By J. Randolph Evans
Even WSB talk show host Erick Erickson could not resist. What was the topic? GOP Presidential candidate Congresswoman Michelle Bachmann eating a corndog at the Iowa State Fair!
What did this have to do with joblessness, taxes, spending, the federal deficit, or the war in Afghanistan? Nothing. Yet, the photograph of Congresswoman Bachmann eating a corndog made the rounds over the internet, cable news and talk radio. The commentary was full of innuendo and double entendre.
Of course, there are never any photographs of men eating any assortment of foods. Not even President Bill Clinton merited that kind of treatment. And, certainly, there are never photographs accompanied by silly little smiles and smirky little comments.
Unfortunately, this continues to be the fate of women in American politics today. There are stories about their clothes (Senator Hillary Clinton’s pantsuits), glasses (Governor Sarah Palin’s eyewear), and hair styles (Congresswoman Bachmann’s styling). There are stories about their makeup, shoes, jewelry, and pocketbooks.
But, there never seem to be any stories about men’s ties, suits, shirts, shoes, or haircuts. The closest the media came was Senator John Edwards’ haircut. Even then, it was more about the cost ($400) than the style.
As demeaning as it is, the attempted media marginalization of women in American politics does not stop with the subliminal character assassination. No, it goes well beyond that.
Routinely, the marginalization comes from “code words” intended to trigger other deeper stereotypes aimed at diminishing women. One of the media’s favorites is the word “rage.” In fact, when Newsweek decided to devote a cover to Congresswoman Bachmann, its tagline was the “Queen of Rage.”
Words like “rage,” “fury,” “anger,” or “meltdown” are not gender-neutral terms devoid of hidden meaning. After all, other than maybe a professional wrestling magazine, there has never been a cover entitled the “King of Rage.”
When Vanity Fair decided to include a story about Governor Sarah Palin, it entitled it: “Sarah Palin: The Sound and the Fury.” In describing its article, Vanity Fair said: “The author delves into the surreal new world Palin now inhabits-a place of fear, anger, and illusion.”
There are other words that are media favorites like “flake” or “flighty.” Indeed, on his Sunday morning Fox News show, Chris Wallace unabashedly asked Congresswoman Bachmann, “Are you a flake?” Is that a question that he has asked any male candidates for President (and there are indeed a few from both sides of the aisle who appropriately should
have been asked that question)?
Her answer (after noting the insulting nature of his question) highlights the challenges for women with serious credentials. She said:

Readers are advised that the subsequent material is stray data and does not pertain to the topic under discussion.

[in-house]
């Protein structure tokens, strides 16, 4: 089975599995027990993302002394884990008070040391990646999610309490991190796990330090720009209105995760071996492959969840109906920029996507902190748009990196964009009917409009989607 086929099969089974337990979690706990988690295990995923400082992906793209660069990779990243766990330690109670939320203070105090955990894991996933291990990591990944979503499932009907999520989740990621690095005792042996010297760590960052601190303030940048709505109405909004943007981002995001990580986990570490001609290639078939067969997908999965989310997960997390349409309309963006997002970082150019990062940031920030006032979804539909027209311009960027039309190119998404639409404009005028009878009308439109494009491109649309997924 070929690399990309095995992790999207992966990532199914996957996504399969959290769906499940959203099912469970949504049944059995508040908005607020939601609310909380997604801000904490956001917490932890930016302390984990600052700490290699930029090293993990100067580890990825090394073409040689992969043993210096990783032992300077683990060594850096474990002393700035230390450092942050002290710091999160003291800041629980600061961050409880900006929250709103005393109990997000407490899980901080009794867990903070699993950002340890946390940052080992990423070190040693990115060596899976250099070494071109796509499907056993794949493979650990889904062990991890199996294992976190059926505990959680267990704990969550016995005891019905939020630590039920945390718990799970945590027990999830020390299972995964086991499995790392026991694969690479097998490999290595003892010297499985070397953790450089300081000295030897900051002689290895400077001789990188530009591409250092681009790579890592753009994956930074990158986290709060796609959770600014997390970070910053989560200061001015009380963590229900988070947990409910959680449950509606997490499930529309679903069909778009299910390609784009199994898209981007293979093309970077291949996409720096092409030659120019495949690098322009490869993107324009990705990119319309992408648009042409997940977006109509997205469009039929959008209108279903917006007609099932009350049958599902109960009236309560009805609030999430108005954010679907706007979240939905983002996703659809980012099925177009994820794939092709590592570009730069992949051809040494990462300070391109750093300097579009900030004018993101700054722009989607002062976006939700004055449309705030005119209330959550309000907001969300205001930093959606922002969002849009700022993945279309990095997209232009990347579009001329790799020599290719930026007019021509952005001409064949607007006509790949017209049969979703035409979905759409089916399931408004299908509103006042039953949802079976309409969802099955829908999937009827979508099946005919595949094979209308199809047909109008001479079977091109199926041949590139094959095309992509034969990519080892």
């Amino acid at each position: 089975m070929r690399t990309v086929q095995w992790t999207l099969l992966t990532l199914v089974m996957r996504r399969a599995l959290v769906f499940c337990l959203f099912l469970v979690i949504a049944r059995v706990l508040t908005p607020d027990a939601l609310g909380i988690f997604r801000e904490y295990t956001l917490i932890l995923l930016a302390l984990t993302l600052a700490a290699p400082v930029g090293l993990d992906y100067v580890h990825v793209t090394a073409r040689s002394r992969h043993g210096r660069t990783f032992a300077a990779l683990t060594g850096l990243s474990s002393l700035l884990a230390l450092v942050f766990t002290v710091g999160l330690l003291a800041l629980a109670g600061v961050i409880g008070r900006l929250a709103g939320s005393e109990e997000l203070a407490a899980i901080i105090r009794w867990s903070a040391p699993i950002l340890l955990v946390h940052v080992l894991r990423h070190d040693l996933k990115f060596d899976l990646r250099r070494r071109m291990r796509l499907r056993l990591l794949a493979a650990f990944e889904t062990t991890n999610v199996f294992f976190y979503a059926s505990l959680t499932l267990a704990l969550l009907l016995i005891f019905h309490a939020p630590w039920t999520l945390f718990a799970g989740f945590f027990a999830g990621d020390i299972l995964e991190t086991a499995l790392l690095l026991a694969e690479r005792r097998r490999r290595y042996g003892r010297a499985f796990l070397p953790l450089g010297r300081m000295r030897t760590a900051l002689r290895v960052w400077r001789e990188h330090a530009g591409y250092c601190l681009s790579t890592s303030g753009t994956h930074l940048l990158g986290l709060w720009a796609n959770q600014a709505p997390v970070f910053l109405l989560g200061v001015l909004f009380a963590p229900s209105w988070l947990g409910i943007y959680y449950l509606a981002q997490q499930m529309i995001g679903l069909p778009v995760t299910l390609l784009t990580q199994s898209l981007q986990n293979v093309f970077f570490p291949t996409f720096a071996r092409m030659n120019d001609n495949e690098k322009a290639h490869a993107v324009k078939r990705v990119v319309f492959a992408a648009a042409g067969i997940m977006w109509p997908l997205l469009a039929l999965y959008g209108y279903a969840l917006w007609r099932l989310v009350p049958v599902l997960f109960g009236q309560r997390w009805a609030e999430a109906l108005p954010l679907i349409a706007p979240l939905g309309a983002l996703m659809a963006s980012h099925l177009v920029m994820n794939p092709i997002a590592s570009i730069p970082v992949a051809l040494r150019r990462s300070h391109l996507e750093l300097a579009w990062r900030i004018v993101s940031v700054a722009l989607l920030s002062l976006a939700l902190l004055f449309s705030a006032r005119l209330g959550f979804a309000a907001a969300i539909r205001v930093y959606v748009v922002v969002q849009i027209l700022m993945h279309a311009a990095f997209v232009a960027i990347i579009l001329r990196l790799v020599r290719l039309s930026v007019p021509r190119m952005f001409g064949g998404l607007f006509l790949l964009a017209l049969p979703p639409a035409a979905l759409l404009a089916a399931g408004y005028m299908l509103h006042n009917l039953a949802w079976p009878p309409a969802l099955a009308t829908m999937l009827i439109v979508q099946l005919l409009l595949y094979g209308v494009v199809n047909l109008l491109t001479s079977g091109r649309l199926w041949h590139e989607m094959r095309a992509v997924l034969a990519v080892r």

“I’m 55 years old. I’ve been married 33 years. I’m not only a lawyer, I have a post-doctorate degree in federal tax law from William and Mary. I’ve worked in serious scholarship … my husband and I have raised five kids, we’ve raised 23 foster children. We’ve applied ourselves to education reform. We started a charter school for at-risk kids. I’ve also been a state senator and member of the United States Congress for five years.”
But, this is not an issue limited to just Republican Congresswoman Bachmann. It was the same kind of challenges Senator Hillary Clinton faced as a Democratic Presidential candidate. For her, it was the “rhymes with witch” putdown that made the airwaves. Of course, there is no parallel for men. As she increased her pitch (no rhyme intended), she became “shrill.” Has anyone ever heard of a male politician being called “shrill?”
Chris Matthews described it like this: “We were watching Hillary Clinton earlier tonight and she was giving a campaign barn-burner speech, which is harder to give for a woman. It can grate on some men when they listen to it. Fingernails on a blackboard.”
How did now Secretary of State Hillary Clinton sum it up? “I’m not going to mislead anybody. Politics is really hard. And it is harder for women. There’s a double standard , and you can’t complain about it. You just have to accept it, and be smart enough to navigate it.”
Every woman in office has their own list of demeaning words used to trivialize or marginalize their message and them. The most startling part is the degree to which it comes from the media – left, right, Republican, and Democrat.
No one (especially women) expects any less scrutiny by the media, political opponents, or the public of female candidates or their positions. In fact, most women in public office hold themselves to a higher standard, not a lesser one.
As a result, the list of women politicians sending photographs of their private parts over the internet, tweeting provocative messages, pretending to hide away in order to take a secret trip to Argentina, visiting strip clubs or ordering escorts, is pretty small (as in zero).